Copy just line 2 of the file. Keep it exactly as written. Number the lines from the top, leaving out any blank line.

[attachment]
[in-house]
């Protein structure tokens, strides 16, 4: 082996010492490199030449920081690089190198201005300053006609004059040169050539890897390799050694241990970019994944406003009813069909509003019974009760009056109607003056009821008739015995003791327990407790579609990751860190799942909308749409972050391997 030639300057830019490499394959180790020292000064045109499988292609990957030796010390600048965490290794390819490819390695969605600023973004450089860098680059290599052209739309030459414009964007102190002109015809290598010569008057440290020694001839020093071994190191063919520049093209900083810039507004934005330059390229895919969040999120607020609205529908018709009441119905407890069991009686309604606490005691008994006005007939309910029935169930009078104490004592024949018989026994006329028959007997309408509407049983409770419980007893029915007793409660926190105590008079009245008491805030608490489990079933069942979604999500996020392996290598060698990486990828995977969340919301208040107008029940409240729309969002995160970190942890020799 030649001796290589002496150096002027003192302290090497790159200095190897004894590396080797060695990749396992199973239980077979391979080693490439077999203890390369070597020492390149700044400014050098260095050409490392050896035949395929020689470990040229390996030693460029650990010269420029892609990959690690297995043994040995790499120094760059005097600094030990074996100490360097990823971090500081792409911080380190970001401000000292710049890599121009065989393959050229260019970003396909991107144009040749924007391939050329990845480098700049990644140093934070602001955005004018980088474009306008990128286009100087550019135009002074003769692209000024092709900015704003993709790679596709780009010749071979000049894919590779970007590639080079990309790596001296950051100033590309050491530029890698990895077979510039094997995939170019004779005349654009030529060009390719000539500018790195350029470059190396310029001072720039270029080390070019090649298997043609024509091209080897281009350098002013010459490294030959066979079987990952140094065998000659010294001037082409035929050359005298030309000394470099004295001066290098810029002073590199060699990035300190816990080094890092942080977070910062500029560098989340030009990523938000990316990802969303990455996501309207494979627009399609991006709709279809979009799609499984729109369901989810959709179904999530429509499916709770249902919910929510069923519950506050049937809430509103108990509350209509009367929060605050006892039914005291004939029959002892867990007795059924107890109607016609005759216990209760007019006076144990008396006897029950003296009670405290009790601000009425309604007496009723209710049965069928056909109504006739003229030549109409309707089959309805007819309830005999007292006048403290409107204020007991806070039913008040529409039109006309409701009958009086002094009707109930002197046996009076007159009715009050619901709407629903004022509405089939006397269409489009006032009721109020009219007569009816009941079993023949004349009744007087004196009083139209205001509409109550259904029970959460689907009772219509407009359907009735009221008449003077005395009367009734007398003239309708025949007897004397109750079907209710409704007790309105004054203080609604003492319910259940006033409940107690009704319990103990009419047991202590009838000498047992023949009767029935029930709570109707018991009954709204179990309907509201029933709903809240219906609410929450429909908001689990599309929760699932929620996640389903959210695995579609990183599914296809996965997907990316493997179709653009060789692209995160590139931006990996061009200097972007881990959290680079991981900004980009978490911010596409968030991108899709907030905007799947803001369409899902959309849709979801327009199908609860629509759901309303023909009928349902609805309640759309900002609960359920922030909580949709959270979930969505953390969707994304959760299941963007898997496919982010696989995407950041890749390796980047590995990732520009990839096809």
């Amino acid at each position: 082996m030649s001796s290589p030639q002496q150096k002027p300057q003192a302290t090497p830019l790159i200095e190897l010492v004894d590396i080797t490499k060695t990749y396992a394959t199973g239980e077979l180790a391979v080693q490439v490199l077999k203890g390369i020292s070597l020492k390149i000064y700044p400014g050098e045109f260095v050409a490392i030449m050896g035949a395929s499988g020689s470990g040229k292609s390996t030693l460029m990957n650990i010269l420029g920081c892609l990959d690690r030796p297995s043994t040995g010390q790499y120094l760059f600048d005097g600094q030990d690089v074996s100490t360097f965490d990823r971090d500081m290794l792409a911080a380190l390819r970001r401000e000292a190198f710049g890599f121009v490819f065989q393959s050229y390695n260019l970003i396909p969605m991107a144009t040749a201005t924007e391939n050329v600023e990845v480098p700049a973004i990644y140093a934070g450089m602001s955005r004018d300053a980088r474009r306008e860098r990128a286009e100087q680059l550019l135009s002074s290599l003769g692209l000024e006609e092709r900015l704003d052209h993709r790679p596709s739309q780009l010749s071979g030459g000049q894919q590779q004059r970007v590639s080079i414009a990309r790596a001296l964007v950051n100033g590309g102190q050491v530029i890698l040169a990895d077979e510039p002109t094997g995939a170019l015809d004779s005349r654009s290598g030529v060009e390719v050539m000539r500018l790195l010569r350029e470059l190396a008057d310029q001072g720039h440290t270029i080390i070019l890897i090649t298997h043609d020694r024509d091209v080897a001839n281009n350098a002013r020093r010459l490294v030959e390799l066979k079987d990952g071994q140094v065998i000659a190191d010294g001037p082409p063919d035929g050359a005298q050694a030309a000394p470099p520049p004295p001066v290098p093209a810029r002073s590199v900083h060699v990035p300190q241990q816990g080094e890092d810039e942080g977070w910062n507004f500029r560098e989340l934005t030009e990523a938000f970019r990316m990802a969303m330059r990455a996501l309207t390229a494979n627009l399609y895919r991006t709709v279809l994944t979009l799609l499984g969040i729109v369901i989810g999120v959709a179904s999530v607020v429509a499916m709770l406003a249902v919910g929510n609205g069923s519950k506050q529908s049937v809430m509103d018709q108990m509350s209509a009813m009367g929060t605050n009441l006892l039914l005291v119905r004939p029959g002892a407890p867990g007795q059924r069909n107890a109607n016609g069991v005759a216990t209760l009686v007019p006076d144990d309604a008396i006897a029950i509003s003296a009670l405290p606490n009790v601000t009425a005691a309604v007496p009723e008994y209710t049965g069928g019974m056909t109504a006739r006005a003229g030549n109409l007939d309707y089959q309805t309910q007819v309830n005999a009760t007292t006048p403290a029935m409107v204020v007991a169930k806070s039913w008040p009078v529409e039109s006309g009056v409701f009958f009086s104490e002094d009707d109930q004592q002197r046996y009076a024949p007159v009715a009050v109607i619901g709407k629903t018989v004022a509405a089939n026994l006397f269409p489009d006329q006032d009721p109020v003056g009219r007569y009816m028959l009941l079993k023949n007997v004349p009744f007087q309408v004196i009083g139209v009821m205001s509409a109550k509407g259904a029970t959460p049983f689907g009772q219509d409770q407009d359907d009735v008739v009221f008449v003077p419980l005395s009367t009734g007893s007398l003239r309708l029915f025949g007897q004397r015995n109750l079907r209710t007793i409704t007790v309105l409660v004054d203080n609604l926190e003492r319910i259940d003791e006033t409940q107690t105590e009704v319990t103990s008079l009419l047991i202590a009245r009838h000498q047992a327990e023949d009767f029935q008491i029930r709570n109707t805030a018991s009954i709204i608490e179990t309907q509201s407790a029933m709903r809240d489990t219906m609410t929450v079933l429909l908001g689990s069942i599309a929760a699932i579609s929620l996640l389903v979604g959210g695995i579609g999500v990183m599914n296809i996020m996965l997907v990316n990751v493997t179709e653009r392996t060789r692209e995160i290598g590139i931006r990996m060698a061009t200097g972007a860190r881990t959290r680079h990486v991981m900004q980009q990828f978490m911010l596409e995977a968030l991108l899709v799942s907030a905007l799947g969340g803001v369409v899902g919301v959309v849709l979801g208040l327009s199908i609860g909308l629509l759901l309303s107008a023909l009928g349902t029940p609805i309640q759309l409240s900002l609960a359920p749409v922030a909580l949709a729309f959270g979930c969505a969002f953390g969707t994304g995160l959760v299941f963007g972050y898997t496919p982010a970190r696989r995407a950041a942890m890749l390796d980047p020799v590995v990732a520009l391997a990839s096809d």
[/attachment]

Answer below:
């Protein structure tokens, strides 16, 4: 082996010492490199030449920081690089190198201005300053006609004059040169050539890897390799050694241990970019994944406003009813069909509003019974009760009056109607003056009821008739015995003791327990407790579609990751860190799942909308749409972050391997 030639300057830019490499394959180790020292000064045109499988292609990957030796010390600048965490290794390819490819390695969605600023973004450089860098680059290599052209739309030459414009964007102190002109015809290598010569008057440290020694001839020093071994190191063919520049093209900083810039507004934005330059390229895919969040999120607020609205529908018709009441119905407890069991009686309604606490005691008994006005007939309910029935169930009078104490004592024949018989026994006329028959007997309408509407049983409770419980007893029915007793409660926190105590008079009245008491805030608490489990079933069942979604999500996020392996290598060698990486990828995977969340919301208040107008029940409240729309969002995160970190942890020799 030649001796290589002496150096002027003192302290090497790159200095190897004894590396080797060695990749396992199973239980077979391979080693490439077999203890390369070597020492390149700044400014050098260095050409490392050896035949395929020689470990040229390996030693460029650990010269420029892609990959690690297995043994040995790499120094760059005097600094030990074996100490360097990823971090500081792409911080380190970001401000000292710049890599121009065989393959050229260019970003396909991107144009040749924007391939050329990845480098700049990644140093934070602001955005004018980088474009306008990128286009100087550019135009002074003769692209000024092709900015704003993709790679596709780009010749071979000049894919590779970007590639080079990309790596001296950051100033590309050491530029890698990895077979510039094997995939170019004779005349654009030529060009390719000539500018790195350029470059190396310029001072720039270029080390070019090649298997043609024509091209080897281009350098002013010459490294030959066979079987990952140094065998000659010294001037082409035929050359005298030309000394470099004295001066290098810029002073590199060699990035300190816990080094890092942080977070910062500029560098989340030009990523938000990316990802969303990455996501309207494979627009399609991006709709279809979009799609499984729109369901989810959709179904999530429509499916709770249902919910929510069923519950506050049937809430509103108990509350209509009367929060605050006892039914005291004939029959002892867990007795059924107890109607016609005759216990209760007019006076144990008396006897029950003296009670405290009790601000009425309604007496009723209710049965069928056909109504006739003229030549109409309707089959309805007819309830005999007292006048403290409107204020007991806070039913008040529409039109006309409701009958009086002094009707109930002197046996009076007159009715009050619901709407629903004022509405089939006397269409489009006032009721109020009219007569009816009941079993023949004349009744007087004196009083139209205001509409109550259904029970959460689907009772219509407009359907009735009221008449003077005395009367009734007398003239309708025949007897004397109750079907209710409704007790309105004054203080609604003492319910259940006033409940107690009704319990103990009419047991202590009838000498047992023949009767029935029930709570109707018991009954709204179990309907509201029933709903809240219906609410929450429909908001689990599309929760699932929620996640389903959210695995579609990183599914296809996965997907990316493997179709653009060789692209995160590139931006990996061009200097972007881990959290680079991981900004980009978490911010596409968030991108899709907030905007799947803001369409899902959309849709979801327009199908609860629509759901309303023909009928349902609805309640759309900002609960359920922030909580949709959270979930969505953390969707994304959760299941963007898997496919982010696989995407950041890749390796980047590995990732520009990839096809």